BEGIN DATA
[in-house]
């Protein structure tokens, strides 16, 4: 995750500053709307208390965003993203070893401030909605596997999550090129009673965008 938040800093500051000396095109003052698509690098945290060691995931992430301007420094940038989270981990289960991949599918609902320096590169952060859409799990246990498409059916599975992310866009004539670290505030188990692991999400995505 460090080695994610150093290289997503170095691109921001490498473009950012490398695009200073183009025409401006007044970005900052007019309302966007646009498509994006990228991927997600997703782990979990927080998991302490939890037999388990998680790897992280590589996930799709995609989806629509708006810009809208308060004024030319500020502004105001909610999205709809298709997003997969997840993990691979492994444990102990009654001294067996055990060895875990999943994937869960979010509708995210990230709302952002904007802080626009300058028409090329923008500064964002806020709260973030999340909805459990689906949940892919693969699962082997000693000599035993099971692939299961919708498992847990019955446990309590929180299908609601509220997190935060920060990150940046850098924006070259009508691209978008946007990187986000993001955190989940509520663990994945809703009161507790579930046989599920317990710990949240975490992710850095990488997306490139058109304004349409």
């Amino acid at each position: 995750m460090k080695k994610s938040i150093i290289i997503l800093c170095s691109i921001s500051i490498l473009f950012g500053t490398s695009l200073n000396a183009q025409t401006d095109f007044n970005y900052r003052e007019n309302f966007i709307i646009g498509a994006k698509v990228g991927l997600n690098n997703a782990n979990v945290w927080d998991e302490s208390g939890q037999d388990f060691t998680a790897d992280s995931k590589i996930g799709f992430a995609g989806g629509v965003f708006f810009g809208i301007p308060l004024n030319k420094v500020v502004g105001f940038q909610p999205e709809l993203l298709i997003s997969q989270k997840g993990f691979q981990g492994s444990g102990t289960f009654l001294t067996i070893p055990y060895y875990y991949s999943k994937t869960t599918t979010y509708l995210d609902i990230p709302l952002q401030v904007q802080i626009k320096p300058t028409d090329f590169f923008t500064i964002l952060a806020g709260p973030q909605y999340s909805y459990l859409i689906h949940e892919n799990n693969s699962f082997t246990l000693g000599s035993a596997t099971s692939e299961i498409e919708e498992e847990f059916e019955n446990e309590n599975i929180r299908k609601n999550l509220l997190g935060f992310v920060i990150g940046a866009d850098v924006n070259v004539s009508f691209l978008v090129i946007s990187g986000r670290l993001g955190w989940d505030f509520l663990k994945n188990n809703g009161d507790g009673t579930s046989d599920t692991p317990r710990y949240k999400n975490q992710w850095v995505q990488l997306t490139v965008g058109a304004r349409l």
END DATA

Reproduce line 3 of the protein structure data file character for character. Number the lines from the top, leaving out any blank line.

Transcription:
């Amino acid at each position: 995750m460090k080695k994610s938040i150093i290289i997503l800093c170095s691109i921001s500051i490498l473009f950012g500053t490398s695009l200073n000396a183009q025409t401006d095109f007044n970005y900052r003052e007019n309302f966007i709307i646009g498509a994006k698509v990228g991927l997600n690098n997703a782990n979990v945290w927080d998991e302490s208390g939890q037999d388990f060691t998680a790897d992280s995931k590589i996930g799709f992430a995609g989806g629509v965003f708006f810009g809208i301007p308060l004024n030319k420094v500020v502004g105001f940038q909610p999205e709809l993203l298709i997003s997969q989270k997840g993990f691979q981990g492994s444990g102990t289960f009654l001294t067996i070893p055990y060895y875990y991949s999943k994937t869960t599918t979010y509708l995210d609902i990230p709302l952002q401030v904007q802080i626009k320096p300058t028409d090329f590169f923008t500064i964002l952060a806020g709260p973030q909605y999340s909805y459990l859409i689906h949940e892919n799990n693969s699962f082997t246990l000693g000599s035993a596997t099971s692939e299961i498409e919708e498992e847990f059916e019955n446990e309590n599975i929180r299908k609601n999550l509220l997190g935060f992310v920060i990150g940046a866009d850098v924006n070259v004539s009508f691209l978008v090129i946007s990187g986000r670290l993001g955190w989940d505030f509520l663990k994945n188990n809703g009161d507790g009673t579930s046989d599920t692991p317990r710990y949240k999400n975490q992710w850095v995505q990488l997306t490139v965008g058109a304004r349409l």